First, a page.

When Quinn, one of the most powerful officials in New York, announces, “I do not want establishments in my city that hold such discriminatory views,” is she also threatening the Roman Catholic Church, Orthodox Jewish synagogues and Islamic mosques?

They, along with evangelical Christian denominations, openly oppose the legalization of same-sex marriage. Cathy’s statements are completely consistent with his own denomination’s statement of faith and official declarations. He was speaking as a Christian and as a Southern Baptist, and he was speaking as a man who does his best to live and speak as he believes.

Christian groups allege threats to religious freedom in anti-Chick-fil-A campaigns

When Emanuel and Moreno tell Chick-fil-A to stay out of Chicago, are they audacious enough to deliver that same message to the churches, mosques and synagogues of their city that also oppose same-sex marriage? What do they do with the fact that their own state does not allow same-sex marriages?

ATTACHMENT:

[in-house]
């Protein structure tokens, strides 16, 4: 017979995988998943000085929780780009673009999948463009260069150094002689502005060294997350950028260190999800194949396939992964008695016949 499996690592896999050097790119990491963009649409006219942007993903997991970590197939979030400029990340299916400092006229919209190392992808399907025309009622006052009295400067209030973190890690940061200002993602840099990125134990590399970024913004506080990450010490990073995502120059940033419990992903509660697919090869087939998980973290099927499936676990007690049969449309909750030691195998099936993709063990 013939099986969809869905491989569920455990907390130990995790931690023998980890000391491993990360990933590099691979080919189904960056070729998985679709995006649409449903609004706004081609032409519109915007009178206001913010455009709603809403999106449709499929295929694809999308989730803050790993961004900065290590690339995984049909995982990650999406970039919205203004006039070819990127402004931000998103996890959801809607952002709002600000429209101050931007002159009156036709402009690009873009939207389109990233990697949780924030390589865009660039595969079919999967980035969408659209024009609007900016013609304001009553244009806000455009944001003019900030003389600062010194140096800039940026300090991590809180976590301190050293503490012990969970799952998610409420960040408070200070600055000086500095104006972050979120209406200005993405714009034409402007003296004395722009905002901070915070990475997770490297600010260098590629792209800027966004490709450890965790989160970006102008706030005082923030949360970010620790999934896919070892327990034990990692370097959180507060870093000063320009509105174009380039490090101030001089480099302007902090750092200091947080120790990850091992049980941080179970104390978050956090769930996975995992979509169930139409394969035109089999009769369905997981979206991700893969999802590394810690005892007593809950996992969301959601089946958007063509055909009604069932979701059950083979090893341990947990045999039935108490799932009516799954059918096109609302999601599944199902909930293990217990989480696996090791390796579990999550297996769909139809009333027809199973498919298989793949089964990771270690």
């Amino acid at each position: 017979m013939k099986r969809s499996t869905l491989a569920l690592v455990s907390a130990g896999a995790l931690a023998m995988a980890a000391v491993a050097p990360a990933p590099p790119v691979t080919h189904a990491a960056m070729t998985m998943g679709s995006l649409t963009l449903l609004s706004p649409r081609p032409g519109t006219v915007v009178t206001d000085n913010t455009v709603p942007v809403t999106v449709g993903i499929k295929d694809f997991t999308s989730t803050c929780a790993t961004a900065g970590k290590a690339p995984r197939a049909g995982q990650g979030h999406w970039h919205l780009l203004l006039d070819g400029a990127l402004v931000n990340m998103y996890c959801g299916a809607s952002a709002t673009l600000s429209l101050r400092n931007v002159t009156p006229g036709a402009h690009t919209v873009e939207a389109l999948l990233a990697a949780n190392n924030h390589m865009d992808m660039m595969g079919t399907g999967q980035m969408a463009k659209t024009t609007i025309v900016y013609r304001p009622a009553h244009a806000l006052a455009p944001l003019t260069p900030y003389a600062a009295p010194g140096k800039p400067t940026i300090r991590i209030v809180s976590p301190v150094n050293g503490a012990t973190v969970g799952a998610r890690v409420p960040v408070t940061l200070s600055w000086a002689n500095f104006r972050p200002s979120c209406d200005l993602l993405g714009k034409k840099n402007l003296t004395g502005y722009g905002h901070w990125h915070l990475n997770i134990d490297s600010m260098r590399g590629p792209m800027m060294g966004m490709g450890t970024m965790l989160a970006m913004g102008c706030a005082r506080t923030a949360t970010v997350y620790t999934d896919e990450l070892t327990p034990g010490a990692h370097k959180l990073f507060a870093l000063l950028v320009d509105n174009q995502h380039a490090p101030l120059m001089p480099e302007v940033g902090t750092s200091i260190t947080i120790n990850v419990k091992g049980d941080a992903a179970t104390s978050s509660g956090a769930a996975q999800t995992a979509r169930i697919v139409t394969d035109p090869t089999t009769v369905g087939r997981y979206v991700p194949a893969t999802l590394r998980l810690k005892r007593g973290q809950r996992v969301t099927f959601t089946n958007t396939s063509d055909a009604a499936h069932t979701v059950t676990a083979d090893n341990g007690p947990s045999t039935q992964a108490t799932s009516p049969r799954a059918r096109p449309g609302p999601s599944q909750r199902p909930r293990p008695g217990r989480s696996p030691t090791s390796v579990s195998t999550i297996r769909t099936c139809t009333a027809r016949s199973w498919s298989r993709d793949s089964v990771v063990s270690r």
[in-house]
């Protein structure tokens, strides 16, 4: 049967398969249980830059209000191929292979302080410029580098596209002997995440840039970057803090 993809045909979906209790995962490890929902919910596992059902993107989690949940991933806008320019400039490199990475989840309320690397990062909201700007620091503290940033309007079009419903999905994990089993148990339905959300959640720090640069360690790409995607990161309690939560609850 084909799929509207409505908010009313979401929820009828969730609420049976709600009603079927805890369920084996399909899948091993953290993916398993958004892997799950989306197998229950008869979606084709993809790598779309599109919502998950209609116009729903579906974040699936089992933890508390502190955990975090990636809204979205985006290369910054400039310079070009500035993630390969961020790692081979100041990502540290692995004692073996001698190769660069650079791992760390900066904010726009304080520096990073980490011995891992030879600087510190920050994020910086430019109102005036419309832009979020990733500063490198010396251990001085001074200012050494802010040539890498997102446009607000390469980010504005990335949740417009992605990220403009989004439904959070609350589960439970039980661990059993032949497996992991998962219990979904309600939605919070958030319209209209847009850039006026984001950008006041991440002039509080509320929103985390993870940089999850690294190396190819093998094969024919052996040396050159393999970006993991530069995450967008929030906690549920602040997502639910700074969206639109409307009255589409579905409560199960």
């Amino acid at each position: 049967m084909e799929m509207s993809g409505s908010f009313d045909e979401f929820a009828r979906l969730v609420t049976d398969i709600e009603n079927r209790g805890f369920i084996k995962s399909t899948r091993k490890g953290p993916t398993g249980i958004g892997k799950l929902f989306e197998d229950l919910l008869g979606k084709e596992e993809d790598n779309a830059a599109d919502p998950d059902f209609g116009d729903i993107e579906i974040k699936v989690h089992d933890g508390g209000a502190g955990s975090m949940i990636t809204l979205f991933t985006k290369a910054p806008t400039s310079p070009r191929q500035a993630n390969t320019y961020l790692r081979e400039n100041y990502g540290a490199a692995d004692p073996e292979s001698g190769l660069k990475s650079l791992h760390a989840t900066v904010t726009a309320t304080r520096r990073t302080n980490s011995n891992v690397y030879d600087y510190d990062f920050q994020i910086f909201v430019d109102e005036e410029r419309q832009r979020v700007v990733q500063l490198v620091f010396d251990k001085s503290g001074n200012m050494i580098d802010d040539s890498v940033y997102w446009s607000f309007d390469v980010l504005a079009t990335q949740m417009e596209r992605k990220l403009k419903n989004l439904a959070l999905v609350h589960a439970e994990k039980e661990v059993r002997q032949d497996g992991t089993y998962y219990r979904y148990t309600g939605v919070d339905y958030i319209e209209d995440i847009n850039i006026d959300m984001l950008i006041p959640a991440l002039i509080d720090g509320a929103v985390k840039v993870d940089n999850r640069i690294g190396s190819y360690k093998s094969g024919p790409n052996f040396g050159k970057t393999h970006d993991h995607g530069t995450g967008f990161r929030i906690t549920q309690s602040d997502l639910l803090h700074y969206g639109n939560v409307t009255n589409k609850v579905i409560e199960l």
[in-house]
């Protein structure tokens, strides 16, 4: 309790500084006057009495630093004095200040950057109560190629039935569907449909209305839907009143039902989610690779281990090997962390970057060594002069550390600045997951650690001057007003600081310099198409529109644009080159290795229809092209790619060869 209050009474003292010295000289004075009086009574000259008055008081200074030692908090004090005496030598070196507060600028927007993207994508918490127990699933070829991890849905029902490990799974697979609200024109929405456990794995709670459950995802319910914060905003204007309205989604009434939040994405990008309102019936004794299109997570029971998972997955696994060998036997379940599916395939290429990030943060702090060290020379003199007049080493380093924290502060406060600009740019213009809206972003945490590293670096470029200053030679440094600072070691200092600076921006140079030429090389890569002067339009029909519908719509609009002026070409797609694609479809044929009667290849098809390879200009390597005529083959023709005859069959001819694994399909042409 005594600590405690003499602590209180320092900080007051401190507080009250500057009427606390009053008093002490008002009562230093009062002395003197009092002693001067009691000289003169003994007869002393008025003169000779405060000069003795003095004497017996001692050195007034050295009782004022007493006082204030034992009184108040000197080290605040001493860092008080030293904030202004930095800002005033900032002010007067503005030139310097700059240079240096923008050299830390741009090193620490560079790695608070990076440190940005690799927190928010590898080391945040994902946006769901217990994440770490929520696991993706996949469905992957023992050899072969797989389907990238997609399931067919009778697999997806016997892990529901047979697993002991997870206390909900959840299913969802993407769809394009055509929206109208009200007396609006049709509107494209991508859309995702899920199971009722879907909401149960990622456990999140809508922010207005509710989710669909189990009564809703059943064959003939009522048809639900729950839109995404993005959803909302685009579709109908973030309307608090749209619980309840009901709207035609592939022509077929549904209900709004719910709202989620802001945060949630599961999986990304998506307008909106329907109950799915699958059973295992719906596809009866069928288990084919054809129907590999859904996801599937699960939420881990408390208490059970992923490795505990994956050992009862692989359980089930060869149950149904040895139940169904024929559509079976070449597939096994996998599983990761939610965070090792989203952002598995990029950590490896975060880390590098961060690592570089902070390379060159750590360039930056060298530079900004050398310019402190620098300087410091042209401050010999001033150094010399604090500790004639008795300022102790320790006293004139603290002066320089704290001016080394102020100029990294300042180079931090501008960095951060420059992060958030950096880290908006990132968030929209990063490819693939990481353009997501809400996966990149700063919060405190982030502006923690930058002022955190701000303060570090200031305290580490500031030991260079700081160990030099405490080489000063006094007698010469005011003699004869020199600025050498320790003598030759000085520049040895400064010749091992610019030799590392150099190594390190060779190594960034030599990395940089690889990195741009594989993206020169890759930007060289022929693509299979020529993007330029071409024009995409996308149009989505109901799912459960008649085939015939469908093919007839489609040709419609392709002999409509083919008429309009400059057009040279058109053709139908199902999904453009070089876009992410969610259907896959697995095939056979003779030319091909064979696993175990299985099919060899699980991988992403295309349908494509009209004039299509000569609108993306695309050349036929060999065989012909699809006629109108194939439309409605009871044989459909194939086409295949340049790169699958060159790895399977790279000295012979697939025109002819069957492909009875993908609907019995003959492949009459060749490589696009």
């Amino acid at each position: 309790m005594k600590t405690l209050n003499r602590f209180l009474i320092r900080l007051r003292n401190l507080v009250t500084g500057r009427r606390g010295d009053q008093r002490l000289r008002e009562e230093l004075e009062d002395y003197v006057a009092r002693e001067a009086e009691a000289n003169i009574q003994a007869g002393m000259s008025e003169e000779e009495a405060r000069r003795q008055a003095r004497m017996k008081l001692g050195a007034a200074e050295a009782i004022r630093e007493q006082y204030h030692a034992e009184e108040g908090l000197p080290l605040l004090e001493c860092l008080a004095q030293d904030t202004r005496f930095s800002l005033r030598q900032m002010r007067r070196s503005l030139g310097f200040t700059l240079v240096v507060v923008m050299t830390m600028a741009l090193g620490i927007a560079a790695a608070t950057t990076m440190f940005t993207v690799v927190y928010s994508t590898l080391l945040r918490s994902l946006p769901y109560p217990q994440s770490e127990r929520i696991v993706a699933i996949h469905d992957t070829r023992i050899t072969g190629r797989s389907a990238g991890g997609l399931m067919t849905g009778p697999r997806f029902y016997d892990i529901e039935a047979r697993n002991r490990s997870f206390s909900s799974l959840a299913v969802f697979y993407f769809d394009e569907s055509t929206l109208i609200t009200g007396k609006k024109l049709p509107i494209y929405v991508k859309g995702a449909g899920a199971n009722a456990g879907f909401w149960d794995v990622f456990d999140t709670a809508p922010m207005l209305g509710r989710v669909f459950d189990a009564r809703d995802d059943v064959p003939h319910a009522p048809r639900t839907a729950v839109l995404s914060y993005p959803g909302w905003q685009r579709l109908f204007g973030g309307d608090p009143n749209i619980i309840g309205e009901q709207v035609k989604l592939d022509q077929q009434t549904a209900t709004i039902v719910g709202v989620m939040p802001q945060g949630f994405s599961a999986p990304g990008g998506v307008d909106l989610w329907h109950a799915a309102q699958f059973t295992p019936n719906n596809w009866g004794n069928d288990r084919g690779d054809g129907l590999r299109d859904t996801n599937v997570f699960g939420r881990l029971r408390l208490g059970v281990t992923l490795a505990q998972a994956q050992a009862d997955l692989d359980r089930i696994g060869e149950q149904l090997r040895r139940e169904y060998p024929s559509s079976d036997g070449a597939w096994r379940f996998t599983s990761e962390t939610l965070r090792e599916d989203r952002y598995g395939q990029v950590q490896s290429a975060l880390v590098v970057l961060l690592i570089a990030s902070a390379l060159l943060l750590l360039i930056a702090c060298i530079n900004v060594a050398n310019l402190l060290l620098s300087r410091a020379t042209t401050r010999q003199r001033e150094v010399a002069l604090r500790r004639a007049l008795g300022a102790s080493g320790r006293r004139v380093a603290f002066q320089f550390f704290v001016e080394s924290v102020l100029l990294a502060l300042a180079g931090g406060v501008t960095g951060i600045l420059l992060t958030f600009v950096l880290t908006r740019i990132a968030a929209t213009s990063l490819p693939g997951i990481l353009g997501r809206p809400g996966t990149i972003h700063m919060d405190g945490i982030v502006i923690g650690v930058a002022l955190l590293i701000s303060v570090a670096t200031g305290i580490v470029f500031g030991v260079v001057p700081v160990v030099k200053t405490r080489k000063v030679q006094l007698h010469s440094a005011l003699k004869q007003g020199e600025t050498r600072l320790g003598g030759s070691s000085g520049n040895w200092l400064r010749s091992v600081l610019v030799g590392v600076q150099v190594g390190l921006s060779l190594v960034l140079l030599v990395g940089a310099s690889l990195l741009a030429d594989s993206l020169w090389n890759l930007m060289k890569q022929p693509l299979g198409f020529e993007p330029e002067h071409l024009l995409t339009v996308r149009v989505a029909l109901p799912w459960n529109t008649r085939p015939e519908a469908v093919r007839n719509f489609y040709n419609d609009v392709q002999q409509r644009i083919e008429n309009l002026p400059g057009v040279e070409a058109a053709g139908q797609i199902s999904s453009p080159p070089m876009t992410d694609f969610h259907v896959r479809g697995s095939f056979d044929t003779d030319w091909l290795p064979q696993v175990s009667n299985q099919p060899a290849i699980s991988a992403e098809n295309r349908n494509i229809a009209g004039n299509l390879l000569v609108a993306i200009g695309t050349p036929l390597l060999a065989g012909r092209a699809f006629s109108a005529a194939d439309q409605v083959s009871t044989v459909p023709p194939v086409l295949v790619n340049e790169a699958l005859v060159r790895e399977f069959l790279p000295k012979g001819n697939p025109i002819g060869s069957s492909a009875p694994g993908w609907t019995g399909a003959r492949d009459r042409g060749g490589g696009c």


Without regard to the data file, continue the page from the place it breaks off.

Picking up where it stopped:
This country is deeply divided over the issue of same-sex marriage, and the controversy over Chick-fil-A is an ominous sign that many of the proponents of same-sex marriage are quite willing to violate religious liberty and to use any and all means to silence and punish any individual or organization that holds the contrary view – a view sustained by the voters in 29 states by constitutional amendments.

Addressing the intersection of same-sex marriage and religious liberty, George Washington University law professor Jonathan Turley has warned that the government must not be “viewed as unfairly trying to pre-determine the debate or harass one side.”

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That is exactly what some elected officials have just shown themselves ready to do. It will not stop with Chick-fil-A. Who will be next to be told to get out of town?

Disclosures:

I know Dan and Truett Cathy and other members of the Cathy family. Truett has spoken on our campus. I have prayed at the opening of multiple Chick-fil-A locations. I serve on the board of directors of Focus on the Family, which has been supported by Chick-fil-A. My son, Christopher, is a part-time service employee of a local Chick-fil-A restaurant in Louisville. I have not communicated with Chick-fil-A about this column.